This research paper describes the use of peer review to improve information literacy. Peer-reviewed assignments for learning have been seen favorably within the literature. The articulated benefits range from students feeling more engaged, having expressed less anxiety, or found to be better equipped to perform in unfamiliar areas outside their current learning environments. However, minimal research examines the benefits specifically for the feedback provider (reviewer) when a more modern tool, such as the Canvas Learning Management System (LMS) is used. During the fall 2015 semester, a study was conducted to examine the peer review process from the vantage point of the reviewer when mitigated by an LMS. Since peer review is seen as a social activity, this study is guided by a social constructivism teaching framework to investigate peer review activities for (a) linear relationships to that of a perceived social element inclusion, (b) changes in learning from the perspective of the reviewer rather than the receiver of feedback, and (c) improvement in perceived information literacy. Additionally, this research examines Canvas attributes as identified by Sondergaard & Mulder  (2012) of (a) Automation, (b) Simplicity, (c) Customizability, and (d) Accessibility, which support statements from the literature that indicate a lack of investigation of more modern peer review tools. Survey results, both qualitative and quantitative, were analyzed across three different peer-reviewed assignments for this examination. Of the 91 respondents, representing a 32% response rate, descriptive analysis revealed themes ranging from Changes in Student Efforts to Valued New Perspectives; whereas, expected Active Learning and Social Benefits slightly contradicted the positive tone that was originally found in the thematic review. Overwhelming positive ratings were collected regarding the use of the LMS to support and implement a peer-reviewed assignment. Perceived affects upon the peer reviewer, and how these types of assignments can support the proposed ABET General Criterion 3 Student Outcomes and General Criterion 5 Curriculum currently under revision are discussed. Lastly, these data are represented for use as an evaluation baseline for future planned investigations and for other faculty and course developers, who are considering implementation of peer-reviewed activities within first-year program courses.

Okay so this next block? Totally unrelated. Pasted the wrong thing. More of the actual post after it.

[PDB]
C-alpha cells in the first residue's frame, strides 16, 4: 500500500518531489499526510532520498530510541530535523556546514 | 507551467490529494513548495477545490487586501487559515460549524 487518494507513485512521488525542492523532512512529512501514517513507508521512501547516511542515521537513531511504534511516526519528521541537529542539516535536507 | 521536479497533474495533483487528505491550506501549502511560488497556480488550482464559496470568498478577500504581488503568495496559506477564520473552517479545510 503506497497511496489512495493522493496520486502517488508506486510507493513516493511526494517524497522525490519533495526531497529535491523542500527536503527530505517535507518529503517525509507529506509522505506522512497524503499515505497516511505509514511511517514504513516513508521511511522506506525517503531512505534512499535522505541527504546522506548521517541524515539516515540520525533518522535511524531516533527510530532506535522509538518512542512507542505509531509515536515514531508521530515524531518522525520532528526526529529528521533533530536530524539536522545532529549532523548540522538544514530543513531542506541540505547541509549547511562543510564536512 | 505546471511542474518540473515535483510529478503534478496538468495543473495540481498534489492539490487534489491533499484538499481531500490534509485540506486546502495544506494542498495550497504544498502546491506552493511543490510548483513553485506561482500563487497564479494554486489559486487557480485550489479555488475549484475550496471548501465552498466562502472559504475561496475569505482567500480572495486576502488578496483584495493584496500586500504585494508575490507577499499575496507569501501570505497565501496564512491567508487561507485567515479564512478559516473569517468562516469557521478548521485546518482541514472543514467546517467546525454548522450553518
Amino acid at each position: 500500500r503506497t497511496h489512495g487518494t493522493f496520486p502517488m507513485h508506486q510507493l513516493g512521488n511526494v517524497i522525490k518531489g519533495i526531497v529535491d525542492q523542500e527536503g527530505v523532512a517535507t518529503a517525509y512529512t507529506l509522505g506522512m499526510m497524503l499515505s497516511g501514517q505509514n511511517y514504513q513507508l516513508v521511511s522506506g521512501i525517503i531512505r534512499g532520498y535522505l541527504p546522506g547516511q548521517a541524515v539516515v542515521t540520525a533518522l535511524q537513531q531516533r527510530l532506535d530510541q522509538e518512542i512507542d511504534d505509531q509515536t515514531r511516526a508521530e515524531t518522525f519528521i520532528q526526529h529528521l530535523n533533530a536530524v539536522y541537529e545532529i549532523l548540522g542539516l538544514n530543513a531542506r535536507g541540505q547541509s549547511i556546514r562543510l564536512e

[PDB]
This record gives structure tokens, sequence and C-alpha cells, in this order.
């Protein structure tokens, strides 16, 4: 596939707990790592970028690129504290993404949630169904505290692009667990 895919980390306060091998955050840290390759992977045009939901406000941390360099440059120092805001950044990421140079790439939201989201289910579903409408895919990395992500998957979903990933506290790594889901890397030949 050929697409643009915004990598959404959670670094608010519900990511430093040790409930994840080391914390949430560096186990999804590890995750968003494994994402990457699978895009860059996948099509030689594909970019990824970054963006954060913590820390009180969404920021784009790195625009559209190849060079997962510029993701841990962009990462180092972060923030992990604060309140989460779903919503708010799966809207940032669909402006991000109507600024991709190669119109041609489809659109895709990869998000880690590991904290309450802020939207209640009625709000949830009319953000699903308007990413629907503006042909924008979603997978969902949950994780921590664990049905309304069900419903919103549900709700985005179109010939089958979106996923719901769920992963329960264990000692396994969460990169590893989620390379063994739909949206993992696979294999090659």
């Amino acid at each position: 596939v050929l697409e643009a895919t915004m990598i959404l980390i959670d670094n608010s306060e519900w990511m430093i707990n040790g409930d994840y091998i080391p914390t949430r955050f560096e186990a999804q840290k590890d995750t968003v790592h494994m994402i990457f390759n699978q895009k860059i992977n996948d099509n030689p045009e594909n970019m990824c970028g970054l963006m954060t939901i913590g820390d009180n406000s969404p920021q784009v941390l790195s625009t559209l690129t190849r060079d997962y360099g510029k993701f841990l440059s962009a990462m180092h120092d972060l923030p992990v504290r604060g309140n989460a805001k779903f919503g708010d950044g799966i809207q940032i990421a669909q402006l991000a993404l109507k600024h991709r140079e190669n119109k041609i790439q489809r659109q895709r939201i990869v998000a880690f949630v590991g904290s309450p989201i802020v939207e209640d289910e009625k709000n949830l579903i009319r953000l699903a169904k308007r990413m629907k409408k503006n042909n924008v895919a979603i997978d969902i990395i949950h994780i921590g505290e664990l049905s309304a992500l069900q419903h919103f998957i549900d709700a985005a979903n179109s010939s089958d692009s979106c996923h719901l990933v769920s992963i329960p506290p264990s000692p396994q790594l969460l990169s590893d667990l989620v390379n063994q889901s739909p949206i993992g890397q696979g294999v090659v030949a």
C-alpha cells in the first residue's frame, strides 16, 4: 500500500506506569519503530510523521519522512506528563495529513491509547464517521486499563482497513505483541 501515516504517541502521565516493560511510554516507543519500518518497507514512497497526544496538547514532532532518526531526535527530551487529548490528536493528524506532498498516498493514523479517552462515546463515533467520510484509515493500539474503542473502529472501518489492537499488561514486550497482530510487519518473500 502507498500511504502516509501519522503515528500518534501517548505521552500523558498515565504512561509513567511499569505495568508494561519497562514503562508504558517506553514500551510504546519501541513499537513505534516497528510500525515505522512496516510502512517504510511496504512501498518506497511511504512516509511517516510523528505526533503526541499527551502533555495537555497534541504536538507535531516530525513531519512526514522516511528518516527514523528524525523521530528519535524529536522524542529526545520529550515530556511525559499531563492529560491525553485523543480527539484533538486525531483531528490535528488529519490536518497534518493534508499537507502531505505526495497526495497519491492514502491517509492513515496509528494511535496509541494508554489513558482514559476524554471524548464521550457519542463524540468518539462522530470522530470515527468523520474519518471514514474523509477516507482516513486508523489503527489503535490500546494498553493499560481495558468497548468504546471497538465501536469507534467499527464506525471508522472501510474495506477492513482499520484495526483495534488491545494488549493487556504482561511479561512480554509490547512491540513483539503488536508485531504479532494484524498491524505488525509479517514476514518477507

Computers in Education Journal
American Society for Engineering Education
Required Publisher’s Statement
Kappers, W. M. (2017). Through the lens of the reviewer: Information literacy, an LMS, and peer review. Computers in Education Journal, 8(2), 83-96.
Scholarly Commons Citation
Kappers, W. M. (2017). Through the Lens of the Reviewer: Information Literacy, an LMS, and Peer Review. Computers in Education Journal, 8(2). Retrieved from https://commons.erau.edu/publication/569